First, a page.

#include <EDB.h> #include <Wire.h> #define disk 0x50 #define TABLE_SIZE 131072 // 1 device struct LogEvent { int id; int temperature; } logEvent; void writer(unsigned long address, byte data) { Wire.beginTransmission(disk); Wire.write((int)(address>>8)); Wire.write((int)(address & 0xFF)); Wire.write(data); Wire.endTransmission(); delay(5); } byte reader(unsigned long address) { byte rdata = 0xFF; Wire.beginTransmission(disk); Wire.write((int)(address>>8)); Wire.write((int)(address & 0xFF)); Wire.endTransmission(); Wire.requestFrom(disk,1); if(Wire.available()) rdata = Wire.read(); return rdata; } EDB db(&writer, &reader); void setup() { Serial.begin(9600); Wire.begin(); randomSeed(analogRead(0)); Serial.println("Creating db..."); EDB_Status result = db.create(2, TABLE_SIZE, (unsigned int)sizeof(logEvent)); if (result != EDB_OK) printError(result); Serial.println("Created db..."); createRecord(1); selectAll(); } void loop() { // put your main code here, to run repeatedly: } void createRecord(int recno) { Serial.println("Creating Records..."); logEvent.id = 1; logEvent.temperature = random(1, 125); EDB_Status result = db.insertRec(recno, EDB_REC logEvent); if (result != EDB_OK) printError(result); Serial.println("DONE"); } void selectAll() { for (int recno = 1; recno <= db.count(); recno++) { EDB_Status result = db.readRec(recno, EDB_REC logEvent); if (result == EDB_OK) { Serial.print("Recno: "); Serial.print(recno); Serial.print(" ID: "); Serial.print(logEvent.id); Serial.print(" Temp: "); Serial.println(logEvent.temperature); } else printError(result); } } void deleteAll() { Serial.print("Truncating table..."); db.clear(); Serial.println("DONE"); } void printError(EDB_Status err) { Serial.print("ERROR: "); switch (err) { case EDB_OUT_OF_RANGE: Serial.println("Recno out of range"); break; case EDB_TABLE_FULL: Serial.println("Table full"); break; case EDB_OK: default: Serial.println("OK"); break; } }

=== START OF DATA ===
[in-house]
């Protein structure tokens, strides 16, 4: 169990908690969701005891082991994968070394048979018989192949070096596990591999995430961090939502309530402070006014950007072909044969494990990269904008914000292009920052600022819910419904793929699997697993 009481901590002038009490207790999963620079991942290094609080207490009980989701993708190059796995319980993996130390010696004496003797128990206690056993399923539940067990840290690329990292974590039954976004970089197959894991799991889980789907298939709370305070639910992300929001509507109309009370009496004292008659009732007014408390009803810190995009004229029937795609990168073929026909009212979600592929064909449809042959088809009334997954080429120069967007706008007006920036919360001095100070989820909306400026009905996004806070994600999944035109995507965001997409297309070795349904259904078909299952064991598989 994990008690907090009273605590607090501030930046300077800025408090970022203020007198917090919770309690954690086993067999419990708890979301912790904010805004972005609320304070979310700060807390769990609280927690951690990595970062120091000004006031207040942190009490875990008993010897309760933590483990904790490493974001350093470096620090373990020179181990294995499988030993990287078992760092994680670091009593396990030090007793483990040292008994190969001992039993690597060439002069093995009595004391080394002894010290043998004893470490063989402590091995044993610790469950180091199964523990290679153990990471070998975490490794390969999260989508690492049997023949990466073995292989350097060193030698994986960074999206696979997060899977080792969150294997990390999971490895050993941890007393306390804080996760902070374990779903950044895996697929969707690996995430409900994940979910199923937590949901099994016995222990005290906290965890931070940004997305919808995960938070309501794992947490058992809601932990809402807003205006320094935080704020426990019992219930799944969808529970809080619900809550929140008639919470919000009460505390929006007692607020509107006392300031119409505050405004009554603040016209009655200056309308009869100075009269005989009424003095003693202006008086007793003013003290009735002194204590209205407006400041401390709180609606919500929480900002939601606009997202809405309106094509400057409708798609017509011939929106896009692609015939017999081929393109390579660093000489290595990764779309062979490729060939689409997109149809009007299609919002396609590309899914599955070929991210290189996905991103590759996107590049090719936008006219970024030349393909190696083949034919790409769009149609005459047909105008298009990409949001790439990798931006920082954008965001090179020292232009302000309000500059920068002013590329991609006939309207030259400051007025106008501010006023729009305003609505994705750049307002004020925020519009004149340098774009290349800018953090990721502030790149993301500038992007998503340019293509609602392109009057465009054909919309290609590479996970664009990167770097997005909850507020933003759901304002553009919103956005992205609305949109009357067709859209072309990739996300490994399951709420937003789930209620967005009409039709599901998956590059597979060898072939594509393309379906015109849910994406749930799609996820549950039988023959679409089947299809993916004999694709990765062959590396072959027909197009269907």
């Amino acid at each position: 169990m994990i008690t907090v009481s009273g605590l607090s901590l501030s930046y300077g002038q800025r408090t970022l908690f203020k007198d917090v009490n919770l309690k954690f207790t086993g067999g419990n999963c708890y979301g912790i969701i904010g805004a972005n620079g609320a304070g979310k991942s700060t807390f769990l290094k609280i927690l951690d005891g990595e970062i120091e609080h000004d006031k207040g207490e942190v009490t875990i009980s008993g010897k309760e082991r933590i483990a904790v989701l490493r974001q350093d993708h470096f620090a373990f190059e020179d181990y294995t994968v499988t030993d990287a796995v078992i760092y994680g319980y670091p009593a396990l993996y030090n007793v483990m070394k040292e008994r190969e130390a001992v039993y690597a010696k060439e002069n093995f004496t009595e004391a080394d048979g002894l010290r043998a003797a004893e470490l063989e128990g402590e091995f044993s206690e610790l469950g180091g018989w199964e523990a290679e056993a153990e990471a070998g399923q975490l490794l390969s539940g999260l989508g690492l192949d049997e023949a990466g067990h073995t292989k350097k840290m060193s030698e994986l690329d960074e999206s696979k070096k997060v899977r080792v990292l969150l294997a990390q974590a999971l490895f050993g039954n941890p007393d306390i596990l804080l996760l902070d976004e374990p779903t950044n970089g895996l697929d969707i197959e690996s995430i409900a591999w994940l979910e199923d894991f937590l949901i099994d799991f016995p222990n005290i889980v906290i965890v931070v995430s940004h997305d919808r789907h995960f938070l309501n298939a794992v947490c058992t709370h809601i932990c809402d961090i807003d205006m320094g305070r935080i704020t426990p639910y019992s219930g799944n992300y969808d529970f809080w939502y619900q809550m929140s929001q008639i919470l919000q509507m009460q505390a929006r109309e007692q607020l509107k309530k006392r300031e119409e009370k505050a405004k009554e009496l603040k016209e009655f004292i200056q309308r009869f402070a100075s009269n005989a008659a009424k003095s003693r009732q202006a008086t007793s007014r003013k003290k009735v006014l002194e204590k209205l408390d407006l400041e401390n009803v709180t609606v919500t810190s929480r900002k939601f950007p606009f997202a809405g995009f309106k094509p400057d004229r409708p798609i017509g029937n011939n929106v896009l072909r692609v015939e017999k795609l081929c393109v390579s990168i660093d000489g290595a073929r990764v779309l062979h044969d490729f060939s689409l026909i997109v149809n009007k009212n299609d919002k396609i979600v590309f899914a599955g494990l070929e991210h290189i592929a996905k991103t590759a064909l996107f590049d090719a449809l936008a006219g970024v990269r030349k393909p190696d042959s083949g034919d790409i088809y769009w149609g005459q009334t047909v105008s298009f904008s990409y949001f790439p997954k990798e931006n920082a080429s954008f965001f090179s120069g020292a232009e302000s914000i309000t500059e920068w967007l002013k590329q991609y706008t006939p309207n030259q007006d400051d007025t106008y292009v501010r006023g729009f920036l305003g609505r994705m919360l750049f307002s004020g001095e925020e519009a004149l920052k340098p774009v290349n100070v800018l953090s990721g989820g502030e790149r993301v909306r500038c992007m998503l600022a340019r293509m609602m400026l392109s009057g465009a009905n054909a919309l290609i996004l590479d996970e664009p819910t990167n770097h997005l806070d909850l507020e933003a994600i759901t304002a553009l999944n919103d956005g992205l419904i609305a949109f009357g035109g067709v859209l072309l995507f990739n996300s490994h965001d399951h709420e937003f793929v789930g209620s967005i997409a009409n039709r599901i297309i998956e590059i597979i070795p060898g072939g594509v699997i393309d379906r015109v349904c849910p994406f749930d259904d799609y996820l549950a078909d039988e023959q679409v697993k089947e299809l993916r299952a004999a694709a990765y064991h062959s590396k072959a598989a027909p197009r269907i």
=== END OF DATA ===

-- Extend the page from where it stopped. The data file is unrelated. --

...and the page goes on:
Happy coding…